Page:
How WestJet got back in the sky

How do you wake up an airline that’s been asleep for two years?
Aaron Hutchins
Every plane that was parked undergoes a frenzy of oiling and greasing. ‘There’s a lot of lubing,’ says one maintenance manager. (Timandtim/Getty Images)
Multiple aeroplanes taking off by day

In the spring of 2020, with the global travel sector at a near-standstill, a WestJet maintenance worker in Calgary was performing routine checks on the undercarriage of a Boeing 737 when he came under attack. The plane had been grounded so long that a pair of birds—the worker couldn’t tell what species—had nested in one of its wheel wells.

The staffer fled amid thrashing wings and menacing fly-bys—an assault that would have been worse had the birds gotten around to laying eggs. To prevent future dive-bombings, crews quickly relocated the nest, then mounted plastic coverings on the plane’s openings.

Avian colonization of aircraft was one unforeseen result of the airline industry’s COVID-induced hibernation. For nearly two years, companies were forced to park planes, yet keep them ready to hit the skies when the danger receded. At the height of the pandemic, two-thirds of WestJet’s fleet was parked, and 9,000 of its employees were out of work. The airline was running as few as 30 flights a day, compared to more than 700 in 2019.

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Occasionally, interruption proved a mother of improvisation. When a summer hailstorm struck Calgary, crews shielded parked planes with the type of polyethylene boards used in hockey arenas. Eventually, the company sought out long-term jet parking in Arizona, where the dry climate causes less corrosion.

Now, as pandemic-fatigued Canadians venture beyond their borders, the implications of the industry’s long dormancy are coming into view. How do you wake up an airline that’s been asleep for the better part of two years?

WestJet had given the question some thought. As travel restrictions slowly lifted during last year’s vaccine rollout, the company developed a plan to bring 60 aircraft back online between May and December, about seven per month. There is more to the task, however, than rolling jets onto the tarmac and inviting passengers aboard, says Gandeephan Ganeshalingam, the company’s vice-president of technical operations. Even in storage, a passenger jet requires as many as 60 worker-hours of checks and maintenance each week to ensure it remains airworthy—tasks like oiling, greasing and subbing out parts due for replacement. When it goes back into service, the real work begins.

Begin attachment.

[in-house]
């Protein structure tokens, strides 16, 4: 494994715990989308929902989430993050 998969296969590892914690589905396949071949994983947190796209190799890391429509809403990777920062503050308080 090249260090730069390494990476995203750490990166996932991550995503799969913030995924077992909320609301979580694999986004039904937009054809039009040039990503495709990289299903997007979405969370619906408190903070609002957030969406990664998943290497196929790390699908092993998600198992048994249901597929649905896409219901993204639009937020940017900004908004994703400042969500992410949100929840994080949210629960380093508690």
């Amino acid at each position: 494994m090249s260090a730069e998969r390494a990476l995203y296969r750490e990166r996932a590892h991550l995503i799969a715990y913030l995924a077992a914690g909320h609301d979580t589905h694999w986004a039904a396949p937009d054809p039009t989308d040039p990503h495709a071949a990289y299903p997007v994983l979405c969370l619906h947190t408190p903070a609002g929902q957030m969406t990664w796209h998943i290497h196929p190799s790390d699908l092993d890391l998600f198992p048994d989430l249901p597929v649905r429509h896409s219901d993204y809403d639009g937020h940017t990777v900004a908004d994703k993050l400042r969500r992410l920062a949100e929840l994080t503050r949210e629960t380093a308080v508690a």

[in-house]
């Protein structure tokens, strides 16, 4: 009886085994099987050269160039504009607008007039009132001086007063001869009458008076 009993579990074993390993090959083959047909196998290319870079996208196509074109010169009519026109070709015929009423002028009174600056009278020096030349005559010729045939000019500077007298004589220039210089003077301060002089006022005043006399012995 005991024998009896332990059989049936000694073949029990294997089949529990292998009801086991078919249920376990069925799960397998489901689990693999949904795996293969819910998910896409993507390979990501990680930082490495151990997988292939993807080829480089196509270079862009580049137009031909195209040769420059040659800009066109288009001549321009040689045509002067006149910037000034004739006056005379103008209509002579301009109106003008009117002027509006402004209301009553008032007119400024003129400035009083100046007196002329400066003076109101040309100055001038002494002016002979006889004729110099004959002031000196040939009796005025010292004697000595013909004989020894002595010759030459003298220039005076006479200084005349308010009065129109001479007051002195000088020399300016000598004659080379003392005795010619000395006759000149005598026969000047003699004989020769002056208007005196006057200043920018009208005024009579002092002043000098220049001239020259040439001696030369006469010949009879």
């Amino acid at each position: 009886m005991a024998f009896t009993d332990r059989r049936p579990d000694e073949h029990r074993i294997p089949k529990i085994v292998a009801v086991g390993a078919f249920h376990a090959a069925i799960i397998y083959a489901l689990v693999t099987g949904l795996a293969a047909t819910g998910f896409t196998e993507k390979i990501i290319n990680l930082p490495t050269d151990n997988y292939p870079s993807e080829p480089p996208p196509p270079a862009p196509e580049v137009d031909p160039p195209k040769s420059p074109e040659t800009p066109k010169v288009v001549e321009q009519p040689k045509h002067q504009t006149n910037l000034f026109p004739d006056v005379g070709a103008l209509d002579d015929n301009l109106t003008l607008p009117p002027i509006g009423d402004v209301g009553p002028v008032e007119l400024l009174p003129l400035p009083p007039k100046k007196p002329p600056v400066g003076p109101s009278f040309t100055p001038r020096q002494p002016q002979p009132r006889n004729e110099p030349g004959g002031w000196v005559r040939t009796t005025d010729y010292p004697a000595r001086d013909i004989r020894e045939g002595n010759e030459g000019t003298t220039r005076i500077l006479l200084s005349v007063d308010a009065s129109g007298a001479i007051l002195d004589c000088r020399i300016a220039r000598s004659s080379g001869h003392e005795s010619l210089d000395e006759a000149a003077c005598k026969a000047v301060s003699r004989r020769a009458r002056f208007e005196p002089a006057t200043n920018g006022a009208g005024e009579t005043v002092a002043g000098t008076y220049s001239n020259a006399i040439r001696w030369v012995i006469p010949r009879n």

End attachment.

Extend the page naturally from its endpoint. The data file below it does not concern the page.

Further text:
Mike Frayling, a maintenance lead with WestJet, recalls returning one of the biggest, a Boeing 787 Dreamliner, to action. The aircraft’s wingspan exceeds 60 metres, and its tail reaches nearly 17 metres high when the plane is on the ground. Getting it flight-ready took seven days of round-the-clock shift work, with as many as seven staffers on duty at a time. “There’s a lot of lubing,” Frayling says.

Every plane coming back online goes through a B-check: a close inspection of engine components, sensors and moving parts on the wings and tail with names like “aileron” and “stabilator.” All told, the process can take anywhere from 300 to 2,500 worker-hours, depending on the size, model and state of the plane.

As with other industries trying to bounce back from the pandemic, supply-chain problems have complicated things. One item in particularly short supply: thrust-reverser blankets, which are custom-cut pieces of insulating material that protect the reverser from engine heat. Many on WestJet’s planes sustained damage when the aircraft went back into operation—perhaps, says Frayling, from sudden exposure to engine heat after sitting so long in the cold.

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By this past March Break, however, WestJet was back to offering more than 350 flights per day. It had 8,400 employees on the job, or about 60 per cent of its pre-pandemic labour force. Air Canada, meanwhile, says it’s been operating its full fleet for nearly a year due to the long lead time required to restart its business and keep its pilots and crews current.

Toronto-based Porter Airlines used the unplanned downtime to give interior makeovers to its 29-strong fleet of De Havilland Dash 8-400s, while its pilots took classroom and simulator training. Porter returned to operations in September. A month later, it was flying to all 18 of its year-round destinations.

As for the final task of reassuring Canadians it’s safe to fly again, that’s proven the easiest part of all. “As long as the government lifts travel restrictions,” says Ganeshalingam, “that’s all the convincing guests need.”

This article appears in print in the May 2022 issue of Maclean’s magazine with the headline, “Rise and fly.” Subscribe to the monthly print magazine here.